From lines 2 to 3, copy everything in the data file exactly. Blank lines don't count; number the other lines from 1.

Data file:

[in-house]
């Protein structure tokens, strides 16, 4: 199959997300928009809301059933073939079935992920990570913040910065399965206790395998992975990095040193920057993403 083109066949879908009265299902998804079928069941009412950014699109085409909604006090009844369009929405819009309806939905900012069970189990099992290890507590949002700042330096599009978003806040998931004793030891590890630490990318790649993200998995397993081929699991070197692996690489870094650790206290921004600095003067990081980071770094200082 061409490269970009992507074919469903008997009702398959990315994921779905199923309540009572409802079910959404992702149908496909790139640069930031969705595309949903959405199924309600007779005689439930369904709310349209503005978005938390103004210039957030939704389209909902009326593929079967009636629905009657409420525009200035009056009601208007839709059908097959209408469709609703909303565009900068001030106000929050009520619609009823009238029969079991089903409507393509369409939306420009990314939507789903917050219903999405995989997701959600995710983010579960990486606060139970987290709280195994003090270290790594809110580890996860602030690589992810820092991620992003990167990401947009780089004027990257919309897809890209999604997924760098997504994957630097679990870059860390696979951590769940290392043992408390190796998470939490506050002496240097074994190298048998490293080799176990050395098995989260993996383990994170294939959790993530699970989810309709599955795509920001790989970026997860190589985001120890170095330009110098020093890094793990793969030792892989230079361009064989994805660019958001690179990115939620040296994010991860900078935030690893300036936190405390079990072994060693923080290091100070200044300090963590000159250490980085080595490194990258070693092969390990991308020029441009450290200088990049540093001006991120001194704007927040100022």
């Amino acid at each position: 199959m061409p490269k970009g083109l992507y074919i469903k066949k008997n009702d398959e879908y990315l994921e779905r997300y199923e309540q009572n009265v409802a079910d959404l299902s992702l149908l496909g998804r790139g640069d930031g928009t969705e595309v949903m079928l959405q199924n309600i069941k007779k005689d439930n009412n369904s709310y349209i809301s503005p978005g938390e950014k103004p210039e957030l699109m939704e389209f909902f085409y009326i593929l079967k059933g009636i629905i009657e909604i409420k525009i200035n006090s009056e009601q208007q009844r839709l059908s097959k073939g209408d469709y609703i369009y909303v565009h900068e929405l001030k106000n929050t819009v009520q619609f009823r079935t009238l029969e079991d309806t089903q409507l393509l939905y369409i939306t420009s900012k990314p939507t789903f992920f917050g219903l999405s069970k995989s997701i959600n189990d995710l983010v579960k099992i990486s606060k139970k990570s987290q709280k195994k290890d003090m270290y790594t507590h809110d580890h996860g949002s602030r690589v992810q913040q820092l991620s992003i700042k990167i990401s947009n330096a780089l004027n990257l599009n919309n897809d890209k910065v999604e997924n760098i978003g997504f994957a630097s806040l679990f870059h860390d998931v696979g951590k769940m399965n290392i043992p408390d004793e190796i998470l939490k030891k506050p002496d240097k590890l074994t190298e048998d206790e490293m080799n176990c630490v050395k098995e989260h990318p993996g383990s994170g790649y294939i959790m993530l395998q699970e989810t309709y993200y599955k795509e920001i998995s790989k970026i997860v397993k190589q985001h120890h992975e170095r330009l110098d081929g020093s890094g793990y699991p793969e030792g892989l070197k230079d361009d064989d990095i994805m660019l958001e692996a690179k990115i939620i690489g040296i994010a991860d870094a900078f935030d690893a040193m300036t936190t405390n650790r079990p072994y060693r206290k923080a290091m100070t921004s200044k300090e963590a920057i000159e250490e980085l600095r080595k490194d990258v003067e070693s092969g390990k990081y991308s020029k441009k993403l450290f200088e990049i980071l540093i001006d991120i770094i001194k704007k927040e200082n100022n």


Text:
């Protein structure tokens, strides 16, 4: 199959997300928009809301059933073939079935992920990570913040910065399965206790395998992975990095040193920057993403 083109066949879908009265299902998804079928069941009412950014699109085409909604006090009844369009929405819009309806939905900012069970189990099992290890507590949002700042330096599009978003806040998931004793030891590890630490990318790649993200998995397993081929699991070197692996690489870094650790206290921004600095003067990081980071770094200082 061409490269970009992507074919469903008997009702398959990315994921779905199923309540009572409802079910959404992702149908496909790139640069930031969705595309949903959405199924309600007779005689439930369904709310349209503005978005938390103004210039957030939704389209909902009326593929079967009636629905009657409420525009200035009056009601208007839709059908097959209408469709609703909303565009900068001030106000929050009520619609009823009238029969079991089903409507393509369409939306420009990314939507789903917050219903999405995989997701959600995710983010579960990486606060139970987290709280195994003090270290790594809110580890996860602030690589992810820092991620992003990167990401947009780089004027990257919309897809890209999604997924760098997504994957630097679990870059860390696979951590769940290392043992408390190796998470939490506050002496240097074994190298048998490293080799176990050395098995989260993996383990994170294939959790993530699970989810309709599955795509920001790989970026997860190589985001120890170095330009110098020093890094793990793969030792892989230079361009064989994805660019958001690179990115939620040296994010991860900078935030690893300036936190405390079990072994060693923080290091100070200044300090963590000159250490980085080595490194990258070693092969390990991308020029441009450290200088990049540093001006991120001194704007927040100022």
């Amino acid at each position: 199959m061409p490269k970009g083109l992507y074919i469903k066949k008997n009702d398959e879908y990315l994921e779905r997300y199923e309540q009572n009265v409802a079910d959404l299902s992702l149908l496909g998804r790139g640069d930031g928009t969705e595309v949903m079928l959405q199924n309600i069941k007779k005689d439930n009412n369904s709310y349209i809301s503005p978005g938390e950014k103004p210039e957030l699109m939704e389209f909902f085409y009326i593929l079967k059933g009636i629905i009657e909604i409420k525009i200035n006090s009056e009601q208007q009844r839709l059908s097959k073939g209408d469709y609703i369009y909303v565009h900068e929405l001030k106000n929050t819009v009520q619609f009823r079935t009238l029969e079991d309806t089903q409507l393509l939905y369409i939306t420009s900012k990314p939507t789903f992920f917050g219903l999405s069970k995989s997701i959600n189990d995710l983010v579960k099992i990486s606060k139970k990570s987290q709280k195994k290890d003090m270290y790594t507590h809110d580890h996860g949002s602030r690589v992810q913040q820092l991620s992003i700042k990167i990401s947009n330096a780089l004027n990257l599009n919309n897809d890209k910065v999604e997924n760098i978003g997504f994957a630097s806040l679990f870059h860390d998931v696979g951590k769940m399965n290392i043992p408390d004793e190796i998470l939490k030891k506050p002496d240097k590890l074994t190298e048998d206790e490293m080799n176990c630490v050395k098995e989260h990318p993996g383990s994170g790649y294939i959790m993530l395998q699970e989810t309709y993200y599955k795509e920001i998995s790989k970026i997860v397993k190589q985001h120890h992975e170095r330009l110098d081929g020093s890094g793990y699991p793969e030792g892989l070197k230079d361009d064989d990095i994805m660019l958001e692996a690179k990115i939620i690489g040296i994010a991860d870094a900078f935030d690893a040193m300036t936190t405390n650790r079990p072994y060693r206290k923080a290091m100070t921004s200044k300090e963590a920057i000159e250490e980085l600095r080595k490194d990258v003067e070693s092969g390990k990081y991308s020029k441009k993403l450290f200088e990049i980071l540093i001006d991120i770094i001194k704007k927040e200082n100022n």